Antenatal screening - Pennine GP Training

January 5, 2018 | Author: Anonymous | Category: Science, Health Science, Obstetrics
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Antenatal Screening Mehreen Yousaf GP STS


Antenatal screening

Sickle Cell and Thalassaemia

Infectious Diseases

Downs syndrome



Informed Choice 

Screening is a choice and it is important that women and their families are given unbiased, balanced information, in a timely manner and in a format they can understand to help them make that choice

The decision to take up or decline the offer of screening should be recorded


Sickle Cell & Thalassaemia 

Offer all pregnant women screening for sickle cell and thalassaemia by 8-10 weeks of pregnancy

If the pregnant woman is identified as, or known to be a carrier – offer screening to the baby’s father as soon as possible

Observing local policy, base screening on the Family Origin Questionnaire and blood test results

Testing can be carried out pre conceptually on request

All babies can be screened for sickle cell disease on the newborn blood spot


Infectious Diseases 

Screening for HIV, Hepatitis B, Syphilis and Rubella susceptibility should be offered to all pregnant women, early in pregnancy

All women who have, or who are already known to have positive screen results for HIV, Hepatitis B or Syphilis are referred for appropriate specialist care in line with current programme standards

Women who are susceptible to Rubella, should be offered MMR immunisation for future pregnancies, and if the offer is accepted, they should receive their first dose before discharge by maternity services, and the second dose should be offered by the GP

Babies that are born to Hepatitis B positive mothers, should be vaccinated within 24 hours, and at 1, 2 and 12 months of age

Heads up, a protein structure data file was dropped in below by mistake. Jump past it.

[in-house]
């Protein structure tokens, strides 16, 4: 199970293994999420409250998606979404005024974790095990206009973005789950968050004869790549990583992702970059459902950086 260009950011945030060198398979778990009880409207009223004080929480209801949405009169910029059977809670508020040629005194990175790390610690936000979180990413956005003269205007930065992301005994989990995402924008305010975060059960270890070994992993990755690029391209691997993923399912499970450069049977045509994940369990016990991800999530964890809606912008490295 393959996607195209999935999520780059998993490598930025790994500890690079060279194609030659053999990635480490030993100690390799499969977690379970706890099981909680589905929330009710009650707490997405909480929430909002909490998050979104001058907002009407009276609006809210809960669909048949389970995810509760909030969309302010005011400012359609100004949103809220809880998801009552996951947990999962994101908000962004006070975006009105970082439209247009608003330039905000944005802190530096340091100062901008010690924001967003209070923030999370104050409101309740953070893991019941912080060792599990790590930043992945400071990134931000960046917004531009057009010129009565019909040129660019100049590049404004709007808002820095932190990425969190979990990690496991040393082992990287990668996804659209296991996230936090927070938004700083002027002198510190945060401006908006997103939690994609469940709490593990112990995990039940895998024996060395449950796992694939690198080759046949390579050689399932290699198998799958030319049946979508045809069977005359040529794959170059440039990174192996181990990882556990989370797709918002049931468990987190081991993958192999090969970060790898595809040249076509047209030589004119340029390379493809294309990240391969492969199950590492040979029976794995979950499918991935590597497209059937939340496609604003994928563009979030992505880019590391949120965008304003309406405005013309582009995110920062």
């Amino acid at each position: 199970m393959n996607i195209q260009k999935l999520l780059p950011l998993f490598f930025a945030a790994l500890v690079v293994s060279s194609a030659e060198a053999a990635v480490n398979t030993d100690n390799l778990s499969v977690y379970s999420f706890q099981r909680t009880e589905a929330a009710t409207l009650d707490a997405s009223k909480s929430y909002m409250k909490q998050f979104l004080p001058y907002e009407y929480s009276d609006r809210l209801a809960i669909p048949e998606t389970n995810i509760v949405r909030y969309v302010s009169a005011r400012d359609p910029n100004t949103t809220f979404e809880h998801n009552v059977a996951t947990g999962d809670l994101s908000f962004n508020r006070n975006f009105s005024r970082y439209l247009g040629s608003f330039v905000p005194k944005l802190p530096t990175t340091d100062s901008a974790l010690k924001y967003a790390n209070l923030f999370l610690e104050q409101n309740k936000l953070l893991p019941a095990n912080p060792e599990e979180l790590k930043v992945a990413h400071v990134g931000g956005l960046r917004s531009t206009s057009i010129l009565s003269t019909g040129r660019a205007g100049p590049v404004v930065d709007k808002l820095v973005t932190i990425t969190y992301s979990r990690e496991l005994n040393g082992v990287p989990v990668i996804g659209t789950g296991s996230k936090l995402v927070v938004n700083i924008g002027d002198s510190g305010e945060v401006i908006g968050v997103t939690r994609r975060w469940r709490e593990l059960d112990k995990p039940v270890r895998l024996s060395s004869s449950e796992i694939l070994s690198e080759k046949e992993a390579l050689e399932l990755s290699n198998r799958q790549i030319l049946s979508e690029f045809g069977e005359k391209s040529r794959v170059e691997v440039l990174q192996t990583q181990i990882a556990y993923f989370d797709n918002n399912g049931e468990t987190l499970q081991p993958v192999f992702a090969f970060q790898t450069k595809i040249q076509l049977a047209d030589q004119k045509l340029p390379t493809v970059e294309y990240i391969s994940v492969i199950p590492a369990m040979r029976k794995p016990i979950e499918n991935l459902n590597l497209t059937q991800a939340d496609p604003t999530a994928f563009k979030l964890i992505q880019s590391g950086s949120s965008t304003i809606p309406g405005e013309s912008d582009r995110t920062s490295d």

Fetal Anomaly: Down’s syndrome (Trisomy 21) 

All women in England should be offered a screening test for Trisomy 21 that meets agreed national standards

Women should be offered information in a timely manner to help them decide if they want screening or not

The aim of this screening programme is to identify those women at a higher risk of having a baby with Down's syndrome and offer them diagnostic testing

1st trimester combined screening is the recommended screening strategy for Trisomy 21. The scan to measure the nuchal translucency and crown rump length can be performed from 11+2 to 14+1 weeks gestation and the corresponding serum sample from 10+0 to 14+1 weeks gestation

The serum screen measures free beta-hCG (human chorionic gonadotrophin) and Pregnancy-associated plasma protein A (PAPP-A)

+ 

The quadruple test can be taken between 14+2 to 20+0 weeks gestation. It is the screening strategy of choice in the 2nd trimester for women booking later in pregnancy or when it is not possible to measure the nuchal translucency

This measures free beta-hCG, alpha fetoprotein (AFP), inhibin-A and unconjugated estriol (uE3)

The chance of the fetus having Down's syndrome is calculated using software that takes into account maternal factors such as age, weight and family origin, gestation of the pregnancy.

The screening test is positive if this probability is equal to, or greater than, a nationally agreed cut-off level (1 in 150)

These women are then offered diagnostic testing.



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